By Mel Harkrader Pine
“A lot of people seem to think I started this business,” (Elvis) Presley told Jet magazine in 1957. “But rock ‘n’ roll was here a long time before I came along. Nobody can sing that music like colored people. Let’s face it: I can’t sing it like Fats Domino can. I know that.”
The paragraph above is from the October 25 obituary on Fats Domino in The New York Times. How do you react to Elvis’s quote?
Most likely, those words would not be uttered in a public medium today, although they might be said privately among friends. First, of course, is the reference to “colored people.” That was an OK phrase in 1957 for folks we now call black or African-American, and I doubt we’ll fault him for that.
But what about the stereotyping? I’ll add here that 20 years ago I took voice lessons from a teacher who told me that only blacks could pull off a good falsetto. Should I have walked out and never returned? I didn’t, in part because I knew my teacher as a teddy bear with an enormous heart. But even if he was Oscar the Grouch, was he not entitled to an opinion, especially because, like Elvis, it was a compliment?
We know now that, scientifically speaking, race is a fiction, but culturally racism is very real. Were Elvis and my voice teacher engaging in racism by indulging in racial stereotypes? I think not.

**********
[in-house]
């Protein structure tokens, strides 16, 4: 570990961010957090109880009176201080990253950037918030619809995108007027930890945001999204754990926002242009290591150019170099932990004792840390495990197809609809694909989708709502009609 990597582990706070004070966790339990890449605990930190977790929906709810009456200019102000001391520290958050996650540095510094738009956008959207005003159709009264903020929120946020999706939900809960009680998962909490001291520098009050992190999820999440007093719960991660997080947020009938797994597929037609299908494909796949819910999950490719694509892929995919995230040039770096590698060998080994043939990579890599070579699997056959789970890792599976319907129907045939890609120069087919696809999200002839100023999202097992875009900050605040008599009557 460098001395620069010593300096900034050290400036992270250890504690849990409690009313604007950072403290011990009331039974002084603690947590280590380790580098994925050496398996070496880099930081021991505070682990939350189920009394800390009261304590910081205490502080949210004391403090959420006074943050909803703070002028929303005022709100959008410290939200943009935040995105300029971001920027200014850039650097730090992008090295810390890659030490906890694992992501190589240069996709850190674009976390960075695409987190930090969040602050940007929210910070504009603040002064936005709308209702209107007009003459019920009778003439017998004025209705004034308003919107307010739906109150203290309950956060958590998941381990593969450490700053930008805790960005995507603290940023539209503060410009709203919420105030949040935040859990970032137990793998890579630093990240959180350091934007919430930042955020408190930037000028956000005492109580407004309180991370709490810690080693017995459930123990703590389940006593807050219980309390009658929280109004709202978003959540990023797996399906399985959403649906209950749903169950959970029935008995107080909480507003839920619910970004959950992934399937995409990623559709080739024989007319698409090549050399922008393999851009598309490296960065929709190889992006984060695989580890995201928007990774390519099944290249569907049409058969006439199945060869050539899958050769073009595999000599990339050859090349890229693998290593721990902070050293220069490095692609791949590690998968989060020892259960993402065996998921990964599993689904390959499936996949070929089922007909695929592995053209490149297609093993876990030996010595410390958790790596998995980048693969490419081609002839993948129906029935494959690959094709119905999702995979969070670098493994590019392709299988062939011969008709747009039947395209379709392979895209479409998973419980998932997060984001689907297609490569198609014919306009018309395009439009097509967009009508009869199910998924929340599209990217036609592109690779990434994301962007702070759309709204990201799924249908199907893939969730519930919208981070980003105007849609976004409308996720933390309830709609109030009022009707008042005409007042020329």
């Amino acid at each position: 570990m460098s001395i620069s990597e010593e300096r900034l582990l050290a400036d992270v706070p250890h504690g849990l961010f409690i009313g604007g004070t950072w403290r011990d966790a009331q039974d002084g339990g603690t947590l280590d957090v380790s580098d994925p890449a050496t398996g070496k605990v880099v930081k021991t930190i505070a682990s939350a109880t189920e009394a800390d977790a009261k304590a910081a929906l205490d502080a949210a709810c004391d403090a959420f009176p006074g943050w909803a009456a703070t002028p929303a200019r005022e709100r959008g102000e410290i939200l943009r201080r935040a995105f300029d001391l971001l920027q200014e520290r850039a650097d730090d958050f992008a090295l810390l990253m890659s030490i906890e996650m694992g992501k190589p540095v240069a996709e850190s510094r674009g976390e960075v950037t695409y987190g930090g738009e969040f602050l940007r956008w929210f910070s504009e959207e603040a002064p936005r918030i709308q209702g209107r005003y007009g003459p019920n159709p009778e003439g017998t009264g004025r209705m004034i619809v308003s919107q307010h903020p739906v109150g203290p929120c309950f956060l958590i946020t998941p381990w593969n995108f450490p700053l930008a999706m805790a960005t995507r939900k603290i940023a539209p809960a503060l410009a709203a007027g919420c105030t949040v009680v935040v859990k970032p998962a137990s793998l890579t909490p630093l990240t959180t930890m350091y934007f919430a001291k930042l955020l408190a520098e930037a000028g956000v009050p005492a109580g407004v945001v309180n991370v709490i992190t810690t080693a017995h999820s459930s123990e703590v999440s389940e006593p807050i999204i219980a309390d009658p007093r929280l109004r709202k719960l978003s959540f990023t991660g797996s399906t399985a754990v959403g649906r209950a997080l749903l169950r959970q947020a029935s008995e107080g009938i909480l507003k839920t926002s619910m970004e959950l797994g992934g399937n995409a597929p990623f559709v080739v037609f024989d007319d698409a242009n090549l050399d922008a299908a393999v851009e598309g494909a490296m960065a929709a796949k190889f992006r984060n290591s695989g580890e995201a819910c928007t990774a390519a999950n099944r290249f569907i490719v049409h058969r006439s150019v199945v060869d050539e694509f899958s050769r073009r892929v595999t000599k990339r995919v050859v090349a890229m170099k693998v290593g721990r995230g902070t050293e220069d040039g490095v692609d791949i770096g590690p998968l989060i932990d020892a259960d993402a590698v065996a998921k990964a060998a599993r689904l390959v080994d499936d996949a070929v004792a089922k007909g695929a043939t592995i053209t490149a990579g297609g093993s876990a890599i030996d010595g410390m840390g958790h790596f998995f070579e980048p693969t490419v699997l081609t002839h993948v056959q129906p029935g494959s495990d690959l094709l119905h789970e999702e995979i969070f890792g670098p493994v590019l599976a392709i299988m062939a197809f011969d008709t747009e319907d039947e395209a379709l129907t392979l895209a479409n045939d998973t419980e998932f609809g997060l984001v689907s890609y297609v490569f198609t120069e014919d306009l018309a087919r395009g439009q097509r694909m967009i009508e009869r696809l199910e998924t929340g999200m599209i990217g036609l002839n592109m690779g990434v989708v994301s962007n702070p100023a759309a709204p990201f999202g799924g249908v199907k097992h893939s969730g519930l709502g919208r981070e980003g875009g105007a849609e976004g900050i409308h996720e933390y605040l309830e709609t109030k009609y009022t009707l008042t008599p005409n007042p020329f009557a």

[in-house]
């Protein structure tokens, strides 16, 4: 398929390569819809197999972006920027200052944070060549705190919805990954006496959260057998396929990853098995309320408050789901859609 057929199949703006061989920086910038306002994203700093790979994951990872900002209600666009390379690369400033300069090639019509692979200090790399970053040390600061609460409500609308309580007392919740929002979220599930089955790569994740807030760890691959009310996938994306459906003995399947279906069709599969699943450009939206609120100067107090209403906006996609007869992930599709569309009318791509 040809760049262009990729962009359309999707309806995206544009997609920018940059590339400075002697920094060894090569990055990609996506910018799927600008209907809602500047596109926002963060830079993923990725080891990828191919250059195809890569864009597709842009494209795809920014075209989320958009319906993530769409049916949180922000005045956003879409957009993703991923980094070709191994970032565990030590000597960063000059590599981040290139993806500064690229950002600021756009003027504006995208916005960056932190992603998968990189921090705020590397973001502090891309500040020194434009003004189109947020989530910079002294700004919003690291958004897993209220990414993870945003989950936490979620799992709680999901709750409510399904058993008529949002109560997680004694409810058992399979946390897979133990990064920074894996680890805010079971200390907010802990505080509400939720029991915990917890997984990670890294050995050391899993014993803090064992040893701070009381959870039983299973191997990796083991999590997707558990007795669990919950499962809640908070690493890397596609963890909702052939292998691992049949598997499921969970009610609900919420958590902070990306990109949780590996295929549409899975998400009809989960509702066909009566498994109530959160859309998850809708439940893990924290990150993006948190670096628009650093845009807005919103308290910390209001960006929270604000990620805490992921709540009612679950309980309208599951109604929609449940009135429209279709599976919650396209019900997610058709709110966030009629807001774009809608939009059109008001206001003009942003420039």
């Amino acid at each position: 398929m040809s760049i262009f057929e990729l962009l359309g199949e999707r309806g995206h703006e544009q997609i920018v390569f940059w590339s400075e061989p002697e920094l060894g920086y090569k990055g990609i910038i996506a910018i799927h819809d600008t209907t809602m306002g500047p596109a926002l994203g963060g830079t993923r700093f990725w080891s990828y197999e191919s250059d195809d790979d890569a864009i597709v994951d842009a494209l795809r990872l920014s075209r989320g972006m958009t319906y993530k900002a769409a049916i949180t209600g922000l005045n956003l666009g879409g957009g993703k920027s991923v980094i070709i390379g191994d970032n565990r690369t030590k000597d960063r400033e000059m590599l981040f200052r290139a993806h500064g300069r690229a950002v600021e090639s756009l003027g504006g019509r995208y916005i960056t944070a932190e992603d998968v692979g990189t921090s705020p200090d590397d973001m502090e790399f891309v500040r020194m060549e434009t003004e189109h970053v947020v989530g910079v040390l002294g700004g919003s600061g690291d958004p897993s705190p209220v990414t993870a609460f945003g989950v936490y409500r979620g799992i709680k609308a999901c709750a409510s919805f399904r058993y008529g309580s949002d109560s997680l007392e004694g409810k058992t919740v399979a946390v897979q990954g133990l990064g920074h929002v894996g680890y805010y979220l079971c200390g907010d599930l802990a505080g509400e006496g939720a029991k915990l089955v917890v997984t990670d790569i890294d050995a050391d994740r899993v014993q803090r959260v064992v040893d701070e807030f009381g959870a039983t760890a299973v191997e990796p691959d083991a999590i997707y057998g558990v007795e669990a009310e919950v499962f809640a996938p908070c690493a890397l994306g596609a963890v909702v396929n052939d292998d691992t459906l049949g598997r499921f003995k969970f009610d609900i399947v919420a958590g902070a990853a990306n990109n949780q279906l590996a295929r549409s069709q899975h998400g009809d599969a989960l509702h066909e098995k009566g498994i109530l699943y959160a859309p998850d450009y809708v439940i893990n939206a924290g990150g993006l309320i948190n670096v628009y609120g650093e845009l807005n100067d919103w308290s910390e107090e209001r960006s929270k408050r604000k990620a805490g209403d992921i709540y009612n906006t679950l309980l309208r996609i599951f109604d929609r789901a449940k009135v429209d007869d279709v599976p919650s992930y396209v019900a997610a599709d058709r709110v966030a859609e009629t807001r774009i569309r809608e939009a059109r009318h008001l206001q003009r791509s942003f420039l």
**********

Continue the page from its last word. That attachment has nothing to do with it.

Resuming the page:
Race is a fiction, but genotypes do develop in parts of the world. We don’t know why so many great marathoners come from the Western Rift Valley of Africa. Is it the impoverished culture and the need to work hard (and run to school) at an early age? Have genetic adaptations contributed to the skills involved in existing there? As with so much else, it’s probably a combination.
Why do players of color dominate the National Football League and the National Basketball Association? Again, there’s probably no single answer.
And that gets us back to music. I’d say that the heart of much distinctly American music arises from the African-American experience. Is there a black sound? Culturally, we know that there is. Maybe we can’t explain it, but it exists and it has enriched our lives.
Ain’t it a shame that we can’t discuss it in public without walking on tiptoe!
Copyright 2017 © Mel Harkrader Pine